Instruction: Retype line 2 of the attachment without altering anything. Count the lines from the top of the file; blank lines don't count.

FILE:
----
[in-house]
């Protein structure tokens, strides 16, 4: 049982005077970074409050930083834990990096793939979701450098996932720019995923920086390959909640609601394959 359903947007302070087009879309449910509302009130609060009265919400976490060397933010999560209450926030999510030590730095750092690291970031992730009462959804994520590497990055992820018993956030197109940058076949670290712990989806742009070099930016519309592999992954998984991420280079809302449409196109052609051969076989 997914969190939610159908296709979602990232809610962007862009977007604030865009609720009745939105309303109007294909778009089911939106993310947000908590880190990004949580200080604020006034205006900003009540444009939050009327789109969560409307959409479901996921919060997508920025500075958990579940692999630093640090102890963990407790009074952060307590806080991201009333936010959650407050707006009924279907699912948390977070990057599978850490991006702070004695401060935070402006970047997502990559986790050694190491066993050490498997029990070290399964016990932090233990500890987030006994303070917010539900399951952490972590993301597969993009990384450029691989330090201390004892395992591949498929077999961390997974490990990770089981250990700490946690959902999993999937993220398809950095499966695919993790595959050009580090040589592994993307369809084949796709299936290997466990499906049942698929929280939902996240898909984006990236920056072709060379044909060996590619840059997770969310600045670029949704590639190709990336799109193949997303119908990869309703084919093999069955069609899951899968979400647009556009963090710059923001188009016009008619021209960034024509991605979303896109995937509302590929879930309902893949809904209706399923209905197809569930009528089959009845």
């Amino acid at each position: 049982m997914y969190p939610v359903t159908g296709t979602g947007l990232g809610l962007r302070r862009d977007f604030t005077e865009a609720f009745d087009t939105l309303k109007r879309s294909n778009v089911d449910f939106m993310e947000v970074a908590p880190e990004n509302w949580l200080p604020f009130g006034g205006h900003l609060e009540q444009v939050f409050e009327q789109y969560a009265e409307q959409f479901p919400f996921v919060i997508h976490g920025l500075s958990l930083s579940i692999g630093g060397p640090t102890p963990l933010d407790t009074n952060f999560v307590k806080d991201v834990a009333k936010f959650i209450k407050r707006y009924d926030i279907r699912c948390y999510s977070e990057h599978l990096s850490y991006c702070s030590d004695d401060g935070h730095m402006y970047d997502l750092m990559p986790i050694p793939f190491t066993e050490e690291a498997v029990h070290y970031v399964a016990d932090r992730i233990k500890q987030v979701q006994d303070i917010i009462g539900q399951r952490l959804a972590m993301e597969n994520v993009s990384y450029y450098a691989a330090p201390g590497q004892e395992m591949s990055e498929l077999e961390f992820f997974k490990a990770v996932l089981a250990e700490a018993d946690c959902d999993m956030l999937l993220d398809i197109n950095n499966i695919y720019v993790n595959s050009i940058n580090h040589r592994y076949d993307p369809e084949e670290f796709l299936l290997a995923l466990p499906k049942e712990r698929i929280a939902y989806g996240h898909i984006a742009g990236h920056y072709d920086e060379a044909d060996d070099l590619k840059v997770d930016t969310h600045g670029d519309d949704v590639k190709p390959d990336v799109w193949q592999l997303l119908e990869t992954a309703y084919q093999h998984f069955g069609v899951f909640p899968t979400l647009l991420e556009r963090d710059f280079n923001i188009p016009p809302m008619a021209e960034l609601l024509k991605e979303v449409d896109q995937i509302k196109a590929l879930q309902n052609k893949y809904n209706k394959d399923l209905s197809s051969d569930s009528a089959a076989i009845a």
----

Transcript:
């Protein structure tokens, strides 16, 4: 049982005077970074409050930083834990990096793939979701450098996932720019995923920086390959909640609601394959 359903947007302070087009879309449910509302009130609060009265919400976490060397933010999560209450926030999510030590730095750092690291970031992730009462959804994520590497990055992820018993956030197109940058076949670290712990989806742009070099930016519309592999992954998984991420280079809302449409196109052609051969076989 997914969190939610159908296709979602990232809610962007862009977007604030865009609720009745939105309303109007294909778009089911939106993310947000908590880190990004949580200080604020006034205006900003009540444009939050009327789109969560409307959409479901996921919060997508920025500075958990579940692999630093640090102890963990407790009074952060307590806080991201009333936010959650407050707006009924279907699912948390977070990057599978850490991006702070004695401060935070402006970047997502990559986790050694190491066993050490498997029990070290399964016990932090233990500890987030006994303070917010539900399951952490972590993301597969993009990384450029691989330090201390004892395992591949498929077999961390997974490990990770089981250990700490946690959902999993999937993220398809950095499966695919993790595959050009580090040589592994993307369809084949796709299936290997466990499906049942698929929280939902996240898909984006990236920056072709060379044909060996590619840059997770969310600045670029949704590639190709990336799109193949997303119908990869309703084919093999069955069609899951899968979400647009556009963090710059923001188009016009008619021209960034024509991605979303896109995937509302590929879930309902893949809904209706399923209905197809569930009528089959009845």